The Christian struggle
TWENTIETH CENTURY mathematician and philosopher Bertrand Russell believed that religion is rooted in fear; fear of the mysterious, of defeat and death.
To Alison Marshall, this is true, as she lives with a crippling fear of God, having been brought up in a church that made it clear to her that God is not so much love, as he is punishment and vengeance.
According to Marshall, fear of being unfit for heaven kept her up at nights.
"The fear was so bad that at nights if I pray, I feel like that's the night I might die. And if I don't pray, I feel like there's somebody in the room ready to take my soul. The fear of not being ready for the rapture made me go to church, pray and read my Bible," she related to Family and Religion.
But with all her devotion, Marshall felt she was not doing enough. Raised in an Anglican/Methodist denomination of Christianity, Marshall was forcefully encouraged to become a member, spurred on by frequent reminders of the consequences waiting for her if she decided not to give her life to God. Her questions on religion, and especially regarding Jesus, were hardly answered.
"Imagine you being dragged to church every Sunday morning and night and being told you have to believe in this man (Jesus). And it didn't make sense. And I asked so many questions that the Sunday school teacher got tired of me, and tell me I should just accept it and believe. Realistically, most of it never made sense to me," she said.
In spite of her doubts, Marshall continued to go to church, experiencing, she told Family and Religion, paroxysms of guilt whenever she did something the Church taught was wrong.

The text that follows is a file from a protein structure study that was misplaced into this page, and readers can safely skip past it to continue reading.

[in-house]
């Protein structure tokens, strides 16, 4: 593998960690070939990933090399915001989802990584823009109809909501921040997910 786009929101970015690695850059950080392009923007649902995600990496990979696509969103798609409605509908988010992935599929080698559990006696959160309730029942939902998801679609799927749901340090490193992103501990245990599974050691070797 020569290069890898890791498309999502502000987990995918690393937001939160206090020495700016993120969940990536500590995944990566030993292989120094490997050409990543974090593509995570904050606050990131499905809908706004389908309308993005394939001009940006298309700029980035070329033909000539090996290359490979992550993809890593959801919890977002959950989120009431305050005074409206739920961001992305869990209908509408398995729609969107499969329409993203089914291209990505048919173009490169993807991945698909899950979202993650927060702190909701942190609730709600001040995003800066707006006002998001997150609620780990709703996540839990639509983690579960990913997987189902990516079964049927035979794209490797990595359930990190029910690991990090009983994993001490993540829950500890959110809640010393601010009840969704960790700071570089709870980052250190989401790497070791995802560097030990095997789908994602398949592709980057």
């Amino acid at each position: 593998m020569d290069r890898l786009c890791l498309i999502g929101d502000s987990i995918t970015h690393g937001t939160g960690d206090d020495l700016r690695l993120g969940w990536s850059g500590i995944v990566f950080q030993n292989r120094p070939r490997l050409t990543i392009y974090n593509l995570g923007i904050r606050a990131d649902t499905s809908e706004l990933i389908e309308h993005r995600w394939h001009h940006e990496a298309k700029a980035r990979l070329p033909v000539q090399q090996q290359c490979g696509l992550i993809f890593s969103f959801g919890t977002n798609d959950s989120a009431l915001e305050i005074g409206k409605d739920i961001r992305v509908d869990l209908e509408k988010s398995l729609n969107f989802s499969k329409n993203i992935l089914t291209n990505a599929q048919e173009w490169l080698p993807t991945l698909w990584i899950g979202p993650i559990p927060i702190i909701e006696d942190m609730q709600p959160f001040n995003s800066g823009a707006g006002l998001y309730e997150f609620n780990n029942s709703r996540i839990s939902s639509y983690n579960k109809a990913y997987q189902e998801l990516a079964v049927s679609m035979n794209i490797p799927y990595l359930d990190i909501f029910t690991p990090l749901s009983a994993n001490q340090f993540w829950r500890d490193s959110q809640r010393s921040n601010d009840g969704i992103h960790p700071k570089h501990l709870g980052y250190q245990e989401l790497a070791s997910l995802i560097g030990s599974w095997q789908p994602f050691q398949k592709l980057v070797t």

"I don't belong to that church anymore, but I still believe in God. The end times scare me still. It makes me hate the fact that I might be alive to see it. Revelations is hard for me to even read now," she said.
Marshall's experience is echoed by Joy Foster, a young woman who left the Seventh-day Adventist Church, shortly after graduating from college.
"In 2010, I was looking over my shoulder. Every morning I woke up I would say to myself this is the day God is coming and I am not ready and I am going to die and go to hell. I had problems with premarital sex, and I was afraid of seeking counselling from my church... . And I lived with that fear until I nearly went mad," Foster said.
She describes herself now as agnostic, having spent several years in counselling to deal with her confusion.
"I could never be an atheist, because God is real, and has revealed Himself to me. But I don't know how He wants to be worshipped, that is another thing altogether, and it's not a road I plan to go back down any time soon."
Pastor Brenda Walker, leader of the Yallahs Baptist Church in St Thomas, told Family and Religion, however, that fear has no place in a healthy relationship with God.
"First John 4 verse 18 says, 'There is no fear in love, but perfect love drives out fear.' When you are responding to God, you are responding to His love, and that's not something that drives fear into people. You respond to a God who loves you and wants you to love Him back," she said, quoting from the Bible.
She pointed out that a person who has accepted the love of God, and the sacrifice of Christ, will not be terrified of the consequences of sin, but will understand and express 'fear' in the sense of reverence or awe for God as creator and saviour. Faith rests, she explained, on understanding God as both loving and just.
Walker said doctrinal differences among denominations could become an issue, with individuals feeling condemned because they are not adhering to every rule.